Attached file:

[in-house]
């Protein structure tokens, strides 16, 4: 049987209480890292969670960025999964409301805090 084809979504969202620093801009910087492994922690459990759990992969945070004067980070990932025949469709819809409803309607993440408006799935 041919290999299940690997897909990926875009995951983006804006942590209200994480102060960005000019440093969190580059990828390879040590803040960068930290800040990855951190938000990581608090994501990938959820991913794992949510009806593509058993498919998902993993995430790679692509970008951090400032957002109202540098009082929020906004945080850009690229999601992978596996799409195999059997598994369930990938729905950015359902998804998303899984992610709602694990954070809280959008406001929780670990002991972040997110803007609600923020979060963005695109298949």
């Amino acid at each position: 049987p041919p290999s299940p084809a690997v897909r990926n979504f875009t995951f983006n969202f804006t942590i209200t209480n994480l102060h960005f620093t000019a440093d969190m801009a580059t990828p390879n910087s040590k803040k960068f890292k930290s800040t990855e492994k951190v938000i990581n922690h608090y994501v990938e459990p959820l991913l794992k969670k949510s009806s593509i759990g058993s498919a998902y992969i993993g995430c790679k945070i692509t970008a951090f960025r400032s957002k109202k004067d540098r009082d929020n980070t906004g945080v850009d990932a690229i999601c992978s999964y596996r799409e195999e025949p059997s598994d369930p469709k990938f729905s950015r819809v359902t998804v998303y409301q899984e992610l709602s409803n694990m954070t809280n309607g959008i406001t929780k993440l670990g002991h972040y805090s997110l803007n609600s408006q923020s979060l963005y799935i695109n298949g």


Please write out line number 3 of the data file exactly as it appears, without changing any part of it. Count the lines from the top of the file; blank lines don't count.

């Amino acid at each position: 049987p041919p290999s299940p084809a690997v897909r990926n979504f875009t995951f983006n969202f804006t942590i209200t209480n994480l102060h960005f620093t000019a440093d969190m801009a580059t990828p390879n910087s040590k803040k960068f890292k930290s800040t990855e492994k951190v938000i990581n922690h608090y994501v990938e459990p959820l991913l794992k969670k949510s009806s593509i759990g058993s498919a998902y992969i993993g995430c790679k945070i692509t970008a951090f960025r400032s957002k109202k004067d540098r009082d929020n980070t906004g945080v850009d990932a690229i999601c992978s999964y596996r799409e195999e025949p059997s598994d369930p469709k990938f729905s950015r819809v359902t998804v998303y409301q899984e992610l709602s409803n694990m954070t809280n309607g959008i406001t929780k993440l670990g002991h972040y805090s997110l803007n609600s408006q923020s979060l963005y799935i695109n298949g």